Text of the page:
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  1. 1. New Technology for Human Genetics Stanley F. Nelson, MD Professor Department of Human Genetics David Geffen School of Medicine at UCLA
  2. 2. Common Diseases <ul><li>Inherited combinations of common alleles each with a modest effect combine in that are unique and lead to increased risk of disease: likely with environmental factors </li></ul><ul><li>Millions of differences </li></ul><ul><li>Between any two unrelated </li></ul><ul><li>Humans: which ones </li></ul><ul><li>Change risk? </li></ul>
  3. 3. Genome-wide SNP analysis A:60% B:40% A:50% B:50%
  4. 4. Can now look everywhere in the genome for many different diseases
  5. 5. 1M 500K 300K 100K
  6. 6. Direct to consumer genetic testing Disclosure: S. Nelson is on the Scientific Advisory Board of 23andme
  7. 7. Personal ‘risk’ profile at the type 2 diabetes genes
  8. 8. What is good <ul><li>More and personally relevant information provided: changes perspective of individual risk </li></ul><ul><li>Motivation to see world of potential diseases and possible behavioral changes… will this motivate us to take some disease areas more seriously? “This affects me more?” “This disease is common and I ought to watch my weight” </li></ul><ul><li>New genetic information can be interpreted: new literature finding will motivate greater attention on genetics. </li></ul><ul><li>Broader involvement in genetics will increase our public understanding, appreciation of genetics. </li></ul>
  9. 9. What is missing? <ul><li>Most of the genetic risk is not currently known: typical estimates of 2-25% </li></ul><ul><li>Identified genes have small risk </li></ul><ul><ul><li>How do we combine the risk alleles </li></ul></ul><ul><li>Much of the disease risk is environmental </li></ul><ul><ul><li>How do we combine the environmental information with the genetic information </li></ul></ul>
  10. 10. Autism Example <ul><li>Is not one disease but a group of diseases each with a rare and mostly genetic cause </li></ul><ul><li>Progress is impeded by lack of sufficiently large samples </li></ul>
  11. 11. Can we obtain a sufficient Autism sample (>20,000)? <ul><li>Possible now with Direct saliva DNA Collection </li></ul><ul><li>Web based patient assessment </li></ul><ul><li>Cost effective and feasible to genotype tens of thousands of affected children to identify the root causes </li></ul><ul><li>Register at www.ianproject.org </li></ul>
  12. 12. Cancer example <ul><li>Genetic disease (100%) </li></ul><ul><li>Most is somatic– mutations occurring in brain cells that lead to brain cancer, but does not increase chances of brain cancer in your children </li></ul><ul><li>Complete genome sequencing permits identification of mutations in all genes </li></ul>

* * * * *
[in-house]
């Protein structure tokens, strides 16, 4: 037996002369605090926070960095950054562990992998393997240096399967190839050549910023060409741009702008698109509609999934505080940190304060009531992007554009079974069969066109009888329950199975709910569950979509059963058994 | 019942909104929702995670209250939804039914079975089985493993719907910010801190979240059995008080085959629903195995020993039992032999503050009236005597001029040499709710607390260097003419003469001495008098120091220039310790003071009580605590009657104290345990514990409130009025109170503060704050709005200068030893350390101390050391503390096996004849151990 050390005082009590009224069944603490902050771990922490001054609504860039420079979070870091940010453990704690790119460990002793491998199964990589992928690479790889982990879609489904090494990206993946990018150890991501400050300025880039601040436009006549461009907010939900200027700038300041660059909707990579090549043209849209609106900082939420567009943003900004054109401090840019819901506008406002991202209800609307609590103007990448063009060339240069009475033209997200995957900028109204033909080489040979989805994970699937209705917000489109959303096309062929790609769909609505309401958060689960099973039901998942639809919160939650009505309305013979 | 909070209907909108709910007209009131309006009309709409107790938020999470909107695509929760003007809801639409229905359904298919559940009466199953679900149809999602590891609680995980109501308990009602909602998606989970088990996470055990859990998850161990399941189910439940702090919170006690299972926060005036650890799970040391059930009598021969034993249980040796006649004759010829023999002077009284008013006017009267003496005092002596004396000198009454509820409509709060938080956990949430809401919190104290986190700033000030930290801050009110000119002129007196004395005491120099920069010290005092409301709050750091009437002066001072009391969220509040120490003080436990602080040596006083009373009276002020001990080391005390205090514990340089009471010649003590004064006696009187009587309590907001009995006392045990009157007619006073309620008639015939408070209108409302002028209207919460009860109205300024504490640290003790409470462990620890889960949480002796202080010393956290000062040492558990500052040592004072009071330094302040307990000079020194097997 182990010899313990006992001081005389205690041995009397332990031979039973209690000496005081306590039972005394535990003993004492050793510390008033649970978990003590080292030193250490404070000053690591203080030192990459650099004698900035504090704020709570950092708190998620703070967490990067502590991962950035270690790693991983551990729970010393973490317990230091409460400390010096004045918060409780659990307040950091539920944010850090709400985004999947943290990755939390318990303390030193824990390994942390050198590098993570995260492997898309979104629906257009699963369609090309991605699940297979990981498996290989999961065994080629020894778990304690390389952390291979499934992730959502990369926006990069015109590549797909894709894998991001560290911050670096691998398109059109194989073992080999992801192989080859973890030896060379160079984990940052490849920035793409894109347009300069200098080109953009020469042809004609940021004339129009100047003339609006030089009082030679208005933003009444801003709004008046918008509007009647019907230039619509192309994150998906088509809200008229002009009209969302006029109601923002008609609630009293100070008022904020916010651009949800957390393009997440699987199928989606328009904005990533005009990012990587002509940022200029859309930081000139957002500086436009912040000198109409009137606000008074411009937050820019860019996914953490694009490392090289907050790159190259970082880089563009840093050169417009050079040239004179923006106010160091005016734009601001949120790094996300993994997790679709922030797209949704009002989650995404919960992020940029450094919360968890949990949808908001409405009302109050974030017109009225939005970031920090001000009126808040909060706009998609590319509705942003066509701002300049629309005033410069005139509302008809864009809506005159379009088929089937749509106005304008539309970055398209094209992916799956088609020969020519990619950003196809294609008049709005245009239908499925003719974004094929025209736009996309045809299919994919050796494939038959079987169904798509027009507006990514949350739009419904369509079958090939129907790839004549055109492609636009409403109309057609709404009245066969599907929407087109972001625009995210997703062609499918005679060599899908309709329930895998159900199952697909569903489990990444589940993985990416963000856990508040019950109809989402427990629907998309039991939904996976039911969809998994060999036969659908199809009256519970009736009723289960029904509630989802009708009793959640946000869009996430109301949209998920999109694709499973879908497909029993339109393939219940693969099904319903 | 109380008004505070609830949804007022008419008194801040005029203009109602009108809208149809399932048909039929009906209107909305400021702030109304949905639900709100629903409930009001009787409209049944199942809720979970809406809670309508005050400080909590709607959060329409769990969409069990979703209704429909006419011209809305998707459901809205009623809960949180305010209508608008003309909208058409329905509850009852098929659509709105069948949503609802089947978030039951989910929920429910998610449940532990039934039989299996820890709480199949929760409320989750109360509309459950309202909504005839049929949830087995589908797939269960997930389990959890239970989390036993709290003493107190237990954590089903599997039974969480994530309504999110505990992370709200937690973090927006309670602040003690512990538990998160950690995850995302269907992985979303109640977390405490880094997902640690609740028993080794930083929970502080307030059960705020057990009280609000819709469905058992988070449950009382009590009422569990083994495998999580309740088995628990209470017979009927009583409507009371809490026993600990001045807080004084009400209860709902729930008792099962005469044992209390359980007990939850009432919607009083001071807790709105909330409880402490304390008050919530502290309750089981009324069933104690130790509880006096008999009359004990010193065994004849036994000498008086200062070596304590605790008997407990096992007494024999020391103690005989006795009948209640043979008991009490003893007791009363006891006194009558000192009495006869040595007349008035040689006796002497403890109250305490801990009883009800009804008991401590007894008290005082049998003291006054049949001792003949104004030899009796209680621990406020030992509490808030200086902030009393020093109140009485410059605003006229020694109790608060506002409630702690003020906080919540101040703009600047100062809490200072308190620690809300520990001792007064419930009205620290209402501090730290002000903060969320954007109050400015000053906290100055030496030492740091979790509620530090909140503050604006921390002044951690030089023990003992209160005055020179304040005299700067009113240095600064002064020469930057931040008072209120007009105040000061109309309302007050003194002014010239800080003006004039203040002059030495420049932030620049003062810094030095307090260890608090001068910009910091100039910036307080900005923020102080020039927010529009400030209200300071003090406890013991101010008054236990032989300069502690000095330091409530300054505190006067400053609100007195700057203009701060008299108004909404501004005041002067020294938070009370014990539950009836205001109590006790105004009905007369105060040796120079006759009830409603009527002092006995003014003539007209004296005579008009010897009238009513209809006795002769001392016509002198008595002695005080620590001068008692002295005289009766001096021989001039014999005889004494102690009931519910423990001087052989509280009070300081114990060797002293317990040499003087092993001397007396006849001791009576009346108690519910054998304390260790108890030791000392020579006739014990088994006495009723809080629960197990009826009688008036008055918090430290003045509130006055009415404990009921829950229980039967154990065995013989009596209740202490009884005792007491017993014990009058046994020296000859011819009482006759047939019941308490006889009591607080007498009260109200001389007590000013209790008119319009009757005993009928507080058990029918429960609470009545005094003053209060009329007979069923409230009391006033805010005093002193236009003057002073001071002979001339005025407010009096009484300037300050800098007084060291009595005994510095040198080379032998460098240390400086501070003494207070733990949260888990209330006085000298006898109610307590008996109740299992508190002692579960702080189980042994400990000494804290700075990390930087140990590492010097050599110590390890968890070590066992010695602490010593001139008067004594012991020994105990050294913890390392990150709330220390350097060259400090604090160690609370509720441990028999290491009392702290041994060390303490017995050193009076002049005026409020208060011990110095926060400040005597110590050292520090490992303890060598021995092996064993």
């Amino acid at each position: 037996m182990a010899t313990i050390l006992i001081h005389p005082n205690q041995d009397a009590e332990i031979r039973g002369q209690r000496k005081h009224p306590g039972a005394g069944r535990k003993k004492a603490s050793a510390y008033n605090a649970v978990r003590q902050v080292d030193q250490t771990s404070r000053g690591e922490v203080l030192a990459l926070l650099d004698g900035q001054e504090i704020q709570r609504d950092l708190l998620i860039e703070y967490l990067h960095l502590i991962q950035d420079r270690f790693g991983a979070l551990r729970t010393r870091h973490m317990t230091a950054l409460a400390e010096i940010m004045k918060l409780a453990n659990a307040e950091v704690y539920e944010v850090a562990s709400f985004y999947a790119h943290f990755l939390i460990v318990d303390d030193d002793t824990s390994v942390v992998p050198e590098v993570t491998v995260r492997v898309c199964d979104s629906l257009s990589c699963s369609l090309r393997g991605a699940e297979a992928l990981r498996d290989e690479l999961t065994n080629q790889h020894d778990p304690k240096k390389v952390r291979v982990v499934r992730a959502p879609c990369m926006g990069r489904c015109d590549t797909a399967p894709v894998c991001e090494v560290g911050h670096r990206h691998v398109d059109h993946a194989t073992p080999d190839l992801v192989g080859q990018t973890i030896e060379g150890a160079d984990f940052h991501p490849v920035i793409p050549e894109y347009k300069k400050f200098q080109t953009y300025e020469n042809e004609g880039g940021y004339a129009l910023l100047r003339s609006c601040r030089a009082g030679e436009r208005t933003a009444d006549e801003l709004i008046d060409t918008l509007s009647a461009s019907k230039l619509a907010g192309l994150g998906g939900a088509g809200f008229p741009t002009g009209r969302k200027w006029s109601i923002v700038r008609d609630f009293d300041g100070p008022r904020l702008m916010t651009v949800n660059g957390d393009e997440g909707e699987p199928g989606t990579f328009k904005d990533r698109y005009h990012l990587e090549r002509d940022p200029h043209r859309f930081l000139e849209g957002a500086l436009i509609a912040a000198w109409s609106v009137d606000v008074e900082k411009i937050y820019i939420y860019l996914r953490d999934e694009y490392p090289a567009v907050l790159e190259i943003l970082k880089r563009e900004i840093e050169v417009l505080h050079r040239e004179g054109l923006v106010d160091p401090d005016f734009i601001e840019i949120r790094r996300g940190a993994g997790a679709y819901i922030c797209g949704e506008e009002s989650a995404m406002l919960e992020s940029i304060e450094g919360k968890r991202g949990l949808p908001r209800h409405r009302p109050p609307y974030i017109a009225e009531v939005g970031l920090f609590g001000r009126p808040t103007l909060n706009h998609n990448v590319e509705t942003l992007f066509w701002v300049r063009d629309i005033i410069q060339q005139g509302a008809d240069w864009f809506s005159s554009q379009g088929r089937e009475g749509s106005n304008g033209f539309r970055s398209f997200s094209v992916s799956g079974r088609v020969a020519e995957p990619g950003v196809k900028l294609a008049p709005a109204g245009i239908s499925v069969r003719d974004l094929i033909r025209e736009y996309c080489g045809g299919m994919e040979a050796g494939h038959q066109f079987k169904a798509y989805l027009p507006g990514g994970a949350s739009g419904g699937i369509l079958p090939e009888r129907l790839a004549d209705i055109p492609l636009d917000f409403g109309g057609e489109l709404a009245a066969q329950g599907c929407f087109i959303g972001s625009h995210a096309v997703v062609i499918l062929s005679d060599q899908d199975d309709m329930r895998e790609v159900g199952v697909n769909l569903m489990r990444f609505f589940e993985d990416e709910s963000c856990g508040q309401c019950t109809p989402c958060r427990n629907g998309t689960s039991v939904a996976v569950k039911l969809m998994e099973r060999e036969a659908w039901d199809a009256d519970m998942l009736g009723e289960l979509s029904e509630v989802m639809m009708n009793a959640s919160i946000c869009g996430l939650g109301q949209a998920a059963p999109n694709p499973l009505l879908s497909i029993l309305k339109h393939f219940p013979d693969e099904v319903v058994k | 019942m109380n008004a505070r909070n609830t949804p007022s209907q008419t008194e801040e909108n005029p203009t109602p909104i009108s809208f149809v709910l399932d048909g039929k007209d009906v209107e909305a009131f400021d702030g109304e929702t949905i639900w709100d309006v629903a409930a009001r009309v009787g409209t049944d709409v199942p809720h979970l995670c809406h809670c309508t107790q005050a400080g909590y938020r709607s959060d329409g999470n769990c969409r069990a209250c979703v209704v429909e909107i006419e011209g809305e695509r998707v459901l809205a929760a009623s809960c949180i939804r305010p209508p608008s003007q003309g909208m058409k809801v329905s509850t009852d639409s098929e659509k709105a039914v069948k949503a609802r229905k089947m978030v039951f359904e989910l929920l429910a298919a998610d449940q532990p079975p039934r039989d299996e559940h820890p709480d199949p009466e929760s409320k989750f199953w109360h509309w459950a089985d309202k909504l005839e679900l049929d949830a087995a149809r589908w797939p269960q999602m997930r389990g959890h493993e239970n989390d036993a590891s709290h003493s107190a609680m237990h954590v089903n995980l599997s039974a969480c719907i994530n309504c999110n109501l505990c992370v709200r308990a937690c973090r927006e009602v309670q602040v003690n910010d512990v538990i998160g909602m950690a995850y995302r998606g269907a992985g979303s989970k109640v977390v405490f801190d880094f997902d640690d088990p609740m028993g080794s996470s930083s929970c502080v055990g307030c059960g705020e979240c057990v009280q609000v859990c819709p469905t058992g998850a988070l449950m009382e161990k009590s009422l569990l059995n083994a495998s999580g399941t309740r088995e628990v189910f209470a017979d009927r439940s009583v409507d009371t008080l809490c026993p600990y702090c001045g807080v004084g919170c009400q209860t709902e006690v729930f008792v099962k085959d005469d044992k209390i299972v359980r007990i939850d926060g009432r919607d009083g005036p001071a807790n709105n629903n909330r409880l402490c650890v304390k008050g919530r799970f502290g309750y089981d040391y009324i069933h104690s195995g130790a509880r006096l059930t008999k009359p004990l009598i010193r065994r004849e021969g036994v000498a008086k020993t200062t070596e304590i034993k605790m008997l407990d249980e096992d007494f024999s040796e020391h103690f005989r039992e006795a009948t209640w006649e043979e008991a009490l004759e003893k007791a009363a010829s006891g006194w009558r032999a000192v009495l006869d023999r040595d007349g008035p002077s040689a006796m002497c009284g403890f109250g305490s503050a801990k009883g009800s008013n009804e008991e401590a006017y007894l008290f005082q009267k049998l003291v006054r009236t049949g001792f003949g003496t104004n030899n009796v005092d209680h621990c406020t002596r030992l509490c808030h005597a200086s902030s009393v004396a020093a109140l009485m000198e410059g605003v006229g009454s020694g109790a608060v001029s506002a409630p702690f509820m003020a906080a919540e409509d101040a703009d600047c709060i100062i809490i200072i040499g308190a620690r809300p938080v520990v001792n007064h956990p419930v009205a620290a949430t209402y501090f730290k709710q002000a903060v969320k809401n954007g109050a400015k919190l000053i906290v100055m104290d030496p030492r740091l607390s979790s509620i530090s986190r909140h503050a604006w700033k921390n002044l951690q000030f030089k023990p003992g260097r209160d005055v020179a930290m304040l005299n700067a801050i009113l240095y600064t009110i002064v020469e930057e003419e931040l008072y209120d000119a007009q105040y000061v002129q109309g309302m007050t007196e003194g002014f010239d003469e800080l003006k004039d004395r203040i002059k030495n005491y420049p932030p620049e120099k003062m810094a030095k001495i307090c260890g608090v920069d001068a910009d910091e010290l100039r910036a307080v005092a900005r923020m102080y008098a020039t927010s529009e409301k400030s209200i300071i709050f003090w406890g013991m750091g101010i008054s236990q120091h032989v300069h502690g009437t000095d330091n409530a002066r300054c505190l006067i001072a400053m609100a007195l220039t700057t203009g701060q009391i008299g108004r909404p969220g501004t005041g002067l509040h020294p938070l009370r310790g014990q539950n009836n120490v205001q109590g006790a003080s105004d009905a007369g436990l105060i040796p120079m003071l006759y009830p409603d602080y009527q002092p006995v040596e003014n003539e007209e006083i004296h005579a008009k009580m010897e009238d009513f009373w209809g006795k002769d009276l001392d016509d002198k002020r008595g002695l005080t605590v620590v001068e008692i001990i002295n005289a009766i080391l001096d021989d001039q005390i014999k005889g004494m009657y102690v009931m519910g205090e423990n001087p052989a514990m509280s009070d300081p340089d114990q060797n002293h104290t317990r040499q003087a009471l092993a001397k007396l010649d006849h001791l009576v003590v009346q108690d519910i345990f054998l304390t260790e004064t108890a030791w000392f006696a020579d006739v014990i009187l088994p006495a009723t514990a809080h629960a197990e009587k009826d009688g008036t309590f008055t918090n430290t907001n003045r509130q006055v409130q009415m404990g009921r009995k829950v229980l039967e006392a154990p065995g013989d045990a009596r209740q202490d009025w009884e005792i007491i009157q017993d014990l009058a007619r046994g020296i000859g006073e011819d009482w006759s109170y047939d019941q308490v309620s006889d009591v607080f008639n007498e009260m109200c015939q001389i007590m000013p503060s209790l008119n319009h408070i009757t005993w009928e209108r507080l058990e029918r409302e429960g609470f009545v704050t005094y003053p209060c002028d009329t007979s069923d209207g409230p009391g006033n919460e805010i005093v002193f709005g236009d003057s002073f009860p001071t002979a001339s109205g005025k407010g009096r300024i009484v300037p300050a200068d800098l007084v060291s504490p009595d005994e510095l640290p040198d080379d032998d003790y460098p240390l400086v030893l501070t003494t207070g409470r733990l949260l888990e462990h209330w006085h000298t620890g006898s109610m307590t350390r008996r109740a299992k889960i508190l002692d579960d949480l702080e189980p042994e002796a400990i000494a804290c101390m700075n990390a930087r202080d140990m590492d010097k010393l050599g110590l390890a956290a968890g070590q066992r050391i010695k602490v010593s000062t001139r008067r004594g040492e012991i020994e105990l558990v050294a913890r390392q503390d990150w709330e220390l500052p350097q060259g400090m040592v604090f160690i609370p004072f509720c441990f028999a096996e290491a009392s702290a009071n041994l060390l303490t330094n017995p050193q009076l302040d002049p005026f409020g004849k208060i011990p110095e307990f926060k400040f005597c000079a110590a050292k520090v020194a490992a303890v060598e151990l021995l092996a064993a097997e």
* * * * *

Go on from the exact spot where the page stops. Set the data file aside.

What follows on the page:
13. 13. Spectrum of mutations is highly diverse in human cancers Cancer Types genes
  14. 14. Even within brain cancers: pattern is very diverse Brain Tumor Samples Genes
  15. 15. Some Brain tumors mutate many genes Brain Tumor Samples Genes
  16. 16. Some genes are more commonly mutated in brain cancers Brain Tumor Samples Genes
  17. 17. Whole genome sequencing prospects <ul><li>Human Genome Project: Used ABI capillary sequencers capable of 2.8 million bases per day . Community set up hundreds of machines and in about one year generated most of the data that is now known as the reference sequence of the human genome: estimated costs to sequence next genome: ~$30 million, 30 machines, 1-2 years. </li></ul><ul><li>“ Next generation sequencing” Illumina/ABI: Single machine generates up to 3 BILLION bases per day . 1000x speed and much reduced costs: ~$30,000, one machine in 6 weeks. </li></ul>
  18. 18. Whole genome sequencing prospects
  19. 19. Whole genome sequencing <ul><li>Will whole genome individual sequencing be possible? </li></ul><ul><ul><li>Yes: Further improvements reasonable to expect under $5,000 whole genome sequencing possible in under two years. </li></ul></ul><ul><li>Will whole genome individual sequencing be cost effective? </li></ul><ul><ul><li>Depends on who is paying. </li></ul></ul><ul><li>Will whole genome sequencing be worthwhile? </li></ul><ul><ul><ul><li>Yes: fantastic resource for gene function discovery </li></ul></ul></ul><ul><li>Incidental findings: previously unknown serious disease risk discovered: Good if preventive care. </li></ul>

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